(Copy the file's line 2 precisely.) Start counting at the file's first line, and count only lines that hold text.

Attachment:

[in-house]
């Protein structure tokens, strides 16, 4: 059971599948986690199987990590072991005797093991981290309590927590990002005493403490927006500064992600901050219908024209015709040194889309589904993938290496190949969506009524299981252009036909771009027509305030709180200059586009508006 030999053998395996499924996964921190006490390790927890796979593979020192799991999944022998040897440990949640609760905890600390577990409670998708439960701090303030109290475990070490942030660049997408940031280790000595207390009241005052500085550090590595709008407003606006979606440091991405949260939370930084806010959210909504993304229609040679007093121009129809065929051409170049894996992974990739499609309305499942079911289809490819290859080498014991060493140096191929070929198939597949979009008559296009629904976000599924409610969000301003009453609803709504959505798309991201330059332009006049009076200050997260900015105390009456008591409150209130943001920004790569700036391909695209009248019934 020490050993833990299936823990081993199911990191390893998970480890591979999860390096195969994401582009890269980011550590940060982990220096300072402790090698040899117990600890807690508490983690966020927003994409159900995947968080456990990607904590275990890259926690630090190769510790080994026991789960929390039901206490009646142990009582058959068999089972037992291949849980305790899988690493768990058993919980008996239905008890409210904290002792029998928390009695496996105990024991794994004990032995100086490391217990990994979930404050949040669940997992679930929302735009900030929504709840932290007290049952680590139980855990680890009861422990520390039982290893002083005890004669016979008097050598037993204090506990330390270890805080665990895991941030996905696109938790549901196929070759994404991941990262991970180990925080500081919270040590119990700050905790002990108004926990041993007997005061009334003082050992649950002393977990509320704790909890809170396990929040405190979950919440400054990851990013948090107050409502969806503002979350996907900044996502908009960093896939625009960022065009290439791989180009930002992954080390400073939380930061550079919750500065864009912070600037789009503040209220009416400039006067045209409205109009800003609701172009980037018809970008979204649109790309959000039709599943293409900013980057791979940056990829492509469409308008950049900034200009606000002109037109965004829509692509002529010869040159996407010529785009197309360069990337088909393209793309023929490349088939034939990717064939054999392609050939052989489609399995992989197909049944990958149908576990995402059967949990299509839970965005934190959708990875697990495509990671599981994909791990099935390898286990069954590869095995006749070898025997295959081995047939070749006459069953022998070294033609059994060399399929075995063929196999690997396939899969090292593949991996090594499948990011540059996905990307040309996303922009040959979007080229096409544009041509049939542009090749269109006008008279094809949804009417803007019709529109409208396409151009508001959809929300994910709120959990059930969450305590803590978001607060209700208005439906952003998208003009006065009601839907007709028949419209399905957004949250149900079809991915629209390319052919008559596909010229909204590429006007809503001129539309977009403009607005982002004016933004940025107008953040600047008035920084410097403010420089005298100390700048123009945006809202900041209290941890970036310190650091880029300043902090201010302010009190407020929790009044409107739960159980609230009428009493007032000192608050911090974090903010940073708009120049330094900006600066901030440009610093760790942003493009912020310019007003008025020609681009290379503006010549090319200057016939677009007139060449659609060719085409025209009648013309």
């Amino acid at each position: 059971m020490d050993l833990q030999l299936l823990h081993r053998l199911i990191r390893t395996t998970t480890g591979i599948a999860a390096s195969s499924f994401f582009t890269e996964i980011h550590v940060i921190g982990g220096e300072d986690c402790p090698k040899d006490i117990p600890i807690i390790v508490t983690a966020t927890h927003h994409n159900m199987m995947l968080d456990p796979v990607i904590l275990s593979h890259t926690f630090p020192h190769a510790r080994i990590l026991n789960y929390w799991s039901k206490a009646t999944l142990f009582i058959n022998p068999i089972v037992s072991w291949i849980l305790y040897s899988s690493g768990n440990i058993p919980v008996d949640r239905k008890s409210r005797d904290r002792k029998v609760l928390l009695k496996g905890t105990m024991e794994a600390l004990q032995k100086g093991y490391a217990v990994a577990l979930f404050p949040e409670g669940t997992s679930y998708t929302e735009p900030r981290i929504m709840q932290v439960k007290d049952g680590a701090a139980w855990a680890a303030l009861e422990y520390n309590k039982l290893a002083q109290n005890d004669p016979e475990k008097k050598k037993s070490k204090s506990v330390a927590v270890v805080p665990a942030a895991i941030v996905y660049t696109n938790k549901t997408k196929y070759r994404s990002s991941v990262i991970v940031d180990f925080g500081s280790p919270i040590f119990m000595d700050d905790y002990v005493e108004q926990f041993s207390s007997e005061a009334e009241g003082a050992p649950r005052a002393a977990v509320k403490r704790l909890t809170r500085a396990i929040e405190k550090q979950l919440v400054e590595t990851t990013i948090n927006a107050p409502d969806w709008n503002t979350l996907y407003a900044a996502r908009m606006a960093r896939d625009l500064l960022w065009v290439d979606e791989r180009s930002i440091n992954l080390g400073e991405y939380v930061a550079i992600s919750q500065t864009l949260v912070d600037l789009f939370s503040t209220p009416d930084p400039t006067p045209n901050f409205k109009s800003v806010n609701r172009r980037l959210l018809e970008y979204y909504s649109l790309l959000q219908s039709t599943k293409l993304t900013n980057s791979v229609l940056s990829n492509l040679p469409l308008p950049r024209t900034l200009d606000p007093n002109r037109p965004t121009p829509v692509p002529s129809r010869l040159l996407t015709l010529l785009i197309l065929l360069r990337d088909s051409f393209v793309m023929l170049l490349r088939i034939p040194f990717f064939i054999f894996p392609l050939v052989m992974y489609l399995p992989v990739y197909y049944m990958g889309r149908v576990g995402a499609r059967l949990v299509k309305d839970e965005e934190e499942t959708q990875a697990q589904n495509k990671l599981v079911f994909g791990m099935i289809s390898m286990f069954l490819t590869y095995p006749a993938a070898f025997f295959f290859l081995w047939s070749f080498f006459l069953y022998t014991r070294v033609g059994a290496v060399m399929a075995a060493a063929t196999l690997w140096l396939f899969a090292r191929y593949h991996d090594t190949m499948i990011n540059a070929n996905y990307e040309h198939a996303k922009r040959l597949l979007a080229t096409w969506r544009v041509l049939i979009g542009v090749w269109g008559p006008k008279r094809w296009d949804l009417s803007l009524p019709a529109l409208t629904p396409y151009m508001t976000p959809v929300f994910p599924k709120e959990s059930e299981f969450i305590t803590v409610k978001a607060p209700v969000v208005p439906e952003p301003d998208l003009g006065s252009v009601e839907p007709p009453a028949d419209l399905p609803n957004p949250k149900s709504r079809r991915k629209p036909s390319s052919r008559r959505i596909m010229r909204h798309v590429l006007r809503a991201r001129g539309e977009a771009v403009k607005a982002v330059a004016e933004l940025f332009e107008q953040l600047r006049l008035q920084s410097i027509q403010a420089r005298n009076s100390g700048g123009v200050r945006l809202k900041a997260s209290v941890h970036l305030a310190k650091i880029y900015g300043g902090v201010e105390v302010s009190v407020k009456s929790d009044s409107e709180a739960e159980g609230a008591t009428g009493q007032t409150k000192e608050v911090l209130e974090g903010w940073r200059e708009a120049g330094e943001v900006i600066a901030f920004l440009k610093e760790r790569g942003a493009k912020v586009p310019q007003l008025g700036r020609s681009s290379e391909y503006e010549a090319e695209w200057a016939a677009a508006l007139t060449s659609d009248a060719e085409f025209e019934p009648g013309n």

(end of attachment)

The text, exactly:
């Protein structure tokens, strides 16, 4: 059971599948986690199987990590072991005797093991981290309590927590990002005493403490927006500064992600901050219908024209015709040194889309589904993938290496190949969506009524299981252009036909771009027509305030709180200059586009508006 030999053998395996499924996964921190006490390790927890796979593979020192799991999944022998040897440990949640609760905890600390577990409670998708439960701090303030109290475990070490942030660049997408940031280790000595207390009241005052500085550090590595709008407003606006979606440091991405949260939370930084806010959210909504993304229609040679007093121009129809065929051409170049894996992974990739499609309305499942079911289809490819290859080498014991060493140096191929070929198939597949979009008559296009629904976000599924409610969000301003009453609803709504959505798309991201330059332009006049009076200050997260900015105390009456008591409150209130943001920004790569700036391909695209009248019934 020490050993833990299936823990081993199911990191390893998970480890591979999860390096195969994401582009890269980011550590940060982990220096300072402790090698040899117990600890807690508490983690966020927003994409159900995947968080456990990607904590275990890259926690630090190769510790080994026991789960929390039901206490009646142990009582058959068999089972037992291949849980305790899988690493768990058993919980008996239905008890409210904290002792029998928390009695496996105990024991794994004990032995100086490391217990990994979930404050949040669940997992679930929302735009900030929504709840932290007290049952680590139980855990680890009861422990520390039982290893002083005890004669016979008097050598037993204090506990330390270890805080665990895991941030996905696109938790549901196929070759994404991941990262991970180990925080500081919270040590119990700050905790002990108004926990041993007997005061009334003082050992649950002393977990509320704790909890809170396990929040405190979950919440400054990851990013948090107050409502969806503002979350996907900044996502908009960093896939625009960022065009290439791989180009930002992954080390400073939380930061550079919750500065864009912070600037789009503040209220009416400039006067045209409205109009800003609701172009980037018809970008979204649109790309959000039709599943293409900013980057791979940056990829492509469409308008950049900034200009606000002109037109965004829509692509002529010869040159996407010529785009197309360069990337088909393209793309023929490349088939034939990717064939054999392609050939052989489609399995992989197909049944990958149908576990995402059967949990299509839970965005934190959708990875697990495509990671599981994909791990099935390898286990069954590869095995006749070898025997295959081995047939070749006459069953022998070294033609059994060399399929075995063929196999690997396939899969090292593949991996090594499948990011540059996905990307040309996303922009040959979007080229096409544009041509049939542009090749269109006008008279094809949804009417803007019709529109409208396409151009508001959809929300994910709120959990059930969450305590803590978001607060209700208005439906952003998208003009006065009601839907007709028949419209399905957004949250149900079809991915629209390319052919008559596909010229909204590429006007809503001129539309977009403009607005982002004016933004940025107008953040600047008035920084410097403010420089005298100390700048123009945006809202900041209290941890970036310190650091880029300043902090201010302010009190407020929790009044409107739960159980609230009428009493007032000192608050911090974090903010940073708009120049330094900006600066901030440009610093760790942003493009912020310019007003008025020609681009290379503006010549090319200057016939677009007139060449659609060719085409025209009648013309």